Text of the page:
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Louisiana high court rejects ‘NOLA No-Call’ suit against NFL
Court Feed News | 2019/09/08 00:00
A New Orleans Saints fan’s lawsuit against the NFL and game officials over the failure to call a crucial penalty against the Los Angeles Rams in a January playoff game was dismissed Friday by the Louisiana Supreme Court.

The ruling appeared to be a death blow to the last remaining lawsuit over what’s come to be known as the “NOLA No-Call.” It also means that, barring a reversal, Commissioner Roger Goodell and game officials will not have to be questioned under oath in New Orleans, as a lower court had previously ordered.

There were no dissents among the seven court members in the reversal of the lower court’s ruling.

Attorney Antonio LeMon had sued, alleging fraud and seeking damages over game officials’ failure to flag a blatant penalty: a Rams player’s helmet-to-helmet hit on a Saints receiver with a pass on the way. The lack of a penalty call for pass interference or roughness helped the Rams beat the Saints and advance to the Super Bowl.

LeMon was reviewing the decision Friday afternoon and was expected to comment later on whether he might seek a rehearing.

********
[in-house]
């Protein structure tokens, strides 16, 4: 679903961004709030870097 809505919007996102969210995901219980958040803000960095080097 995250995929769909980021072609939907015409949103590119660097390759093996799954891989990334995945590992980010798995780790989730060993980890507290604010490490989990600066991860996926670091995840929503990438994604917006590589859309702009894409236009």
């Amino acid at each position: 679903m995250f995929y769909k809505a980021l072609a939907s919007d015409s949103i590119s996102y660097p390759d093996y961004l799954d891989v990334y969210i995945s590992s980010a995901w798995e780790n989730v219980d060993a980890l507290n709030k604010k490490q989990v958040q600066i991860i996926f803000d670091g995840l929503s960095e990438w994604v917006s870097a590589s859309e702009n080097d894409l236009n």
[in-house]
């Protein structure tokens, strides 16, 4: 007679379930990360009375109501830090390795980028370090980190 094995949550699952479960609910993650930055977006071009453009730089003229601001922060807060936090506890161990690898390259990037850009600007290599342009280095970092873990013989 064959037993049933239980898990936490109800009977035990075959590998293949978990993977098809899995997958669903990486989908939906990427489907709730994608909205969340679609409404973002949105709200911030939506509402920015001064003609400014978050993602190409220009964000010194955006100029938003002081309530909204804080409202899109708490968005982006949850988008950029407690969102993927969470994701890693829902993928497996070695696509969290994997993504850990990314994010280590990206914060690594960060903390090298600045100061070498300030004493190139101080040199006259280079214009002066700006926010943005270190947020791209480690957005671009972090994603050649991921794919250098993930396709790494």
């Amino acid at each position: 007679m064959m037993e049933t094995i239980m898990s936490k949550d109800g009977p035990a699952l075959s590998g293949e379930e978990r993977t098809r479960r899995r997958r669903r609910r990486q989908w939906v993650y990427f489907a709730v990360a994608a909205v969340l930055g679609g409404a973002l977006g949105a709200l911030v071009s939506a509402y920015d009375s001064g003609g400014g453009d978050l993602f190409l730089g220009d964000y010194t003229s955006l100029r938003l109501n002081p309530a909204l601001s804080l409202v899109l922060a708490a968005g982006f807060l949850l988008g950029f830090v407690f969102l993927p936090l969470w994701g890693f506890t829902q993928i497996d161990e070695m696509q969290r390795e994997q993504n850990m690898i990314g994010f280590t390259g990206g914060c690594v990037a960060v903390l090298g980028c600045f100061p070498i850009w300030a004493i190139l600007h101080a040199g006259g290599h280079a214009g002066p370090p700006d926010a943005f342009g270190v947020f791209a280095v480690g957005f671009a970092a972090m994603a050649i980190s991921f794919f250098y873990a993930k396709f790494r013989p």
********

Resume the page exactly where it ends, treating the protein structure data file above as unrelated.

The unsigned opinion invoked precedent in a nearly 75-year-old case, stating that Louisiana law gives the ticket to a “place of public amusement” is a license to witness a performance. “Applying this reasoning to the case at bar, we find plaintiffs’ purchase of a ticket merely granted them the right of entry and a seat at the game,” the ruling said. “Plaintiffs have not alleged that these rights were revoked or denied in any way.”

LeMon, who filed with three other ticket-holders, had argued that the circumstances of the game ? and his lawsuit ? are unique. The suit wasn’t simply filed over a missed call, his filing said. Among its allegations are claims that fraud and “implicit or unconscious bias” on the part of game officials from the Los Angeles area led to the decision not to flag the penalty.


Court rules Rams lawsuit can be heard in St. Louis courtroom
Court Feed News | 2019/08/30 23:55
The Missouri Supreme Court has ruled that a lawsuit filed over the Rams' departure from St. Louis will be heard in a St. Louis courtroom, a defeat for the NFL team's owner who sought to send the case to arbitration.